Our Atlanta nursing home abuse lawyers have followed the case of George Houser (see previous blog post here) since he was convicted of fraud in 2012. This month the case was in the news again, as the federal appeals court upheld that conviction.
George Houser, 66 years old, was convicted in 2012 of conspiracy to defraud Medicare, failure to file quarterly tax returns, and failure to file income taxes in a four-week long trial and a 471 page judgment. This is all related to his role as a nursing home operator in Georgia, where he had two nursing homes providing “worthless services.” The two nursing homes were in Rome, Georgia, and Houser also managed a third nursing facility between 2003 and 2007. The homes had insufficient staff and inadequate budgets. There were numerous physical problems: leaky roofs flooding residents’ rooms, no air conditioning or heating, broken laundry facilities, and bug infestations. Some residents were severely malnourished, losing weight while they stayed in the nursing homes. Mr. Houser allegedly told his staff to use their own money to buy the residents bread and milk, so they would not starve. Additionally he avoided paying payroll taxes on his employees and made infrequent payments to the IRS during the years at issue, and many of the checks he did send bounced. From this horrific scheme, the trial court found that Mr. Houser gained $2.28 million, put into his personal bank account, another $460,000 in his wife’s account, and $1.75 million in an account for his construction company between 2003 and 2007. With that money, he bought $4 million worth of property, luxury cars, and made alimony payments.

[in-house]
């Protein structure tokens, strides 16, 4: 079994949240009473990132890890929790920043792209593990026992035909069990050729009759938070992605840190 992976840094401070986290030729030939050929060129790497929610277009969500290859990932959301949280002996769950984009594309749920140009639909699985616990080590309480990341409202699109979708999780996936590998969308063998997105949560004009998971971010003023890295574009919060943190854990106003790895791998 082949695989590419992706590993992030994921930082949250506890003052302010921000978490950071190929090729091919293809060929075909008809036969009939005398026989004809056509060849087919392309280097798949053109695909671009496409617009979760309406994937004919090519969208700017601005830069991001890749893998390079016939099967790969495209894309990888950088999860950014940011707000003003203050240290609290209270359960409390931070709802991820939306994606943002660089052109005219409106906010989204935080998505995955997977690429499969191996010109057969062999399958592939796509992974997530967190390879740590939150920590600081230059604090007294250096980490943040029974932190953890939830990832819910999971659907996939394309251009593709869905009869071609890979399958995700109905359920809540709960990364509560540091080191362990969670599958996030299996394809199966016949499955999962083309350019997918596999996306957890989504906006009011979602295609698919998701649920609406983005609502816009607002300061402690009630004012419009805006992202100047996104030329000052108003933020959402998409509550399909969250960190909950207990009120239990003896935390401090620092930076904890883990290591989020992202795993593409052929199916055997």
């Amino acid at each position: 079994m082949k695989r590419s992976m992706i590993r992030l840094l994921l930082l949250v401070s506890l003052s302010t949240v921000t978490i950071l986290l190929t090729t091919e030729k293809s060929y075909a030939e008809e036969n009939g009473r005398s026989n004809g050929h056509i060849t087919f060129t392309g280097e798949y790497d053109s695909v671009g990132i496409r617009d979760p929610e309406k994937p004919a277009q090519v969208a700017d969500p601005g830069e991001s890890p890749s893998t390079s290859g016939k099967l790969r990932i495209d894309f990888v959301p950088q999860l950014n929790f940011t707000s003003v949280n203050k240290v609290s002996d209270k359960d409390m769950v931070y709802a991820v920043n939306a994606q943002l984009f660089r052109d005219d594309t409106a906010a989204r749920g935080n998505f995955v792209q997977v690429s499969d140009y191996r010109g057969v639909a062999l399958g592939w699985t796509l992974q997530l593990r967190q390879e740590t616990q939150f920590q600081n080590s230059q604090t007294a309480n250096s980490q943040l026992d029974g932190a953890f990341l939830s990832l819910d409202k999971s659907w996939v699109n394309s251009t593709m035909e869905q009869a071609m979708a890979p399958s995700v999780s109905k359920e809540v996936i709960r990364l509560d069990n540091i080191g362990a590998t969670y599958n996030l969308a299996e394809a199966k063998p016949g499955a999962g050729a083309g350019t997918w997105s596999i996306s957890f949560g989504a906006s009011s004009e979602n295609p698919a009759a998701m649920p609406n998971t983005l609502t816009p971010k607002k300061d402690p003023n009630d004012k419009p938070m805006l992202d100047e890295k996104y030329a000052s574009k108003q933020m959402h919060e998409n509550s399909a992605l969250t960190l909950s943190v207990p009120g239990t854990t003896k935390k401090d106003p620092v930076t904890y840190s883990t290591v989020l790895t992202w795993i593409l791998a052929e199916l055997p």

The 11th Circuit Court of Appeals found that Mr. Houser sought reimbursement from Medicare and Georgia’s Medicaid for services, such as pharmaceutical, diagnostic, medical, and dietary, that were not provided. The Court rejected Mr. Houser’s contention that he didn’t “wilfully” avoid paying taxes. The Court upheld Mr. Houser’s conviction and his 20-year prison sentence, plus more than $7 million in restitution to his victims. It also upheld the restitution of $870,000 to the IRS. The Appeals Court found that the trial court did not err in its April 2012 conviction and the evidence clearly supported the trial court’s decision, stating, “On appeal, Mr. Houser does not contest the deplorable conditions of his nursing homes; indeed, he recites, in detail, those conditions in his opening brief.” The decision also found, “We believe that this record, taken as a whole, reveals that Mr. Houser apprehended his obligation to pay over payroll taxes, but voluntarily and intentionally chose to spend available funds on the acquisition of personal goods and investment properties as opposed to satisfying his legal obligations. The record, therefore, amply supports the district court’s conviction.”